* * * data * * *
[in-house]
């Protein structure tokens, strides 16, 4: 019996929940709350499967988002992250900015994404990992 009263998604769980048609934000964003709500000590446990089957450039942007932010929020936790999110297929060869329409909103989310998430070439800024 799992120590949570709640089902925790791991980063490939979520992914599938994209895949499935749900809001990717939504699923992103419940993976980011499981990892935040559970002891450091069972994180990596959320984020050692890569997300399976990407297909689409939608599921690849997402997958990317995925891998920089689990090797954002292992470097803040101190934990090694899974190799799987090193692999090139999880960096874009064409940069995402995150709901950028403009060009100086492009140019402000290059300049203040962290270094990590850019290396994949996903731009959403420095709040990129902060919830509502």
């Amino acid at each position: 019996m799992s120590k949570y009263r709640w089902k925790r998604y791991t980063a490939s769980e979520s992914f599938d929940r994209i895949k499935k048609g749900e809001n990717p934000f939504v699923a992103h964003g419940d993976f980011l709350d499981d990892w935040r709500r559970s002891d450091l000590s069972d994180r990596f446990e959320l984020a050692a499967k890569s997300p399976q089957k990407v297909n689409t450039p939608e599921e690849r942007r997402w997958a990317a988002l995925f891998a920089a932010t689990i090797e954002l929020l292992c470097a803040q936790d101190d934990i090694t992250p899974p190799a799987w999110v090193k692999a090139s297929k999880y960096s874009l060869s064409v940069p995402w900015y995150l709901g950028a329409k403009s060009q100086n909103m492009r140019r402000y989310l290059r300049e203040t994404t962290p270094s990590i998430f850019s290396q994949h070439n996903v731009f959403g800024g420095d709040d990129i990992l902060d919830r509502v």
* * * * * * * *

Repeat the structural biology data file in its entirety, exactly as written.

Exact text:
[in-house]
């Protein structure tokens, strides 16, 4: 019996929940709350499967988002992250900015994404990992 009263998604769980048609934000964003709500000590446990089957450039942007932010929020936790999110297929060869329409909103989310998430070439800024 799992120590949570709640089902925790791991980063490939979520992914599938994209895949499935749900809001990717939504699923992103419940993976980011499981990892935040559970002891450091069972994180990596959320984020050692890569997300399976990407297909689409939608599921690849997402997958990317995925891998920089689990090797954002292992470097803040101190934990090694899974190799799987090193692999090139999880960096874009064409940069995402995150709901950028403009060009100086492009140019402000290059300049203040962290270094990590850019290396994949996903731009959403420095709040990129902060919830509502």
């Amino acid at each position: 019996m799992s120590k949570y009263r709640w089902k925790r998604y791991t980063a490939s769980e979520s992914f599938d929940r994209i895949k499935k048609g749900e809001n990717p934000f939504v699923a992103h964003g419940d993976f980011l709350d499981d990892w935040r709500r559970s002891d450091l000590s069972d994180r990596f446990e959320l984020a050692a499967k890569s997300p399976q089957k990407v297909n689409t450039p939608e599921e690849r942007r997402w997958a990317a988002l995925f891998a920089a932010t689990i090797e954002l929020l292992c470097a803040q936790d101190d934990i090694t992250p899974p190799a799987w999110v090193k692999a090139s297929k999880y960096s874009l060869s064409v940069p995402w900015y995150l709901g950028a329409k403009s060009q100086n909103m492009r140019r402000y989310l290059r300049e203040t994404t962290p270094s990590i998430f850019s290396q994949h070439n996903v731009f959403g800024g420095d709040d990129i990992l902060d919830r509502v």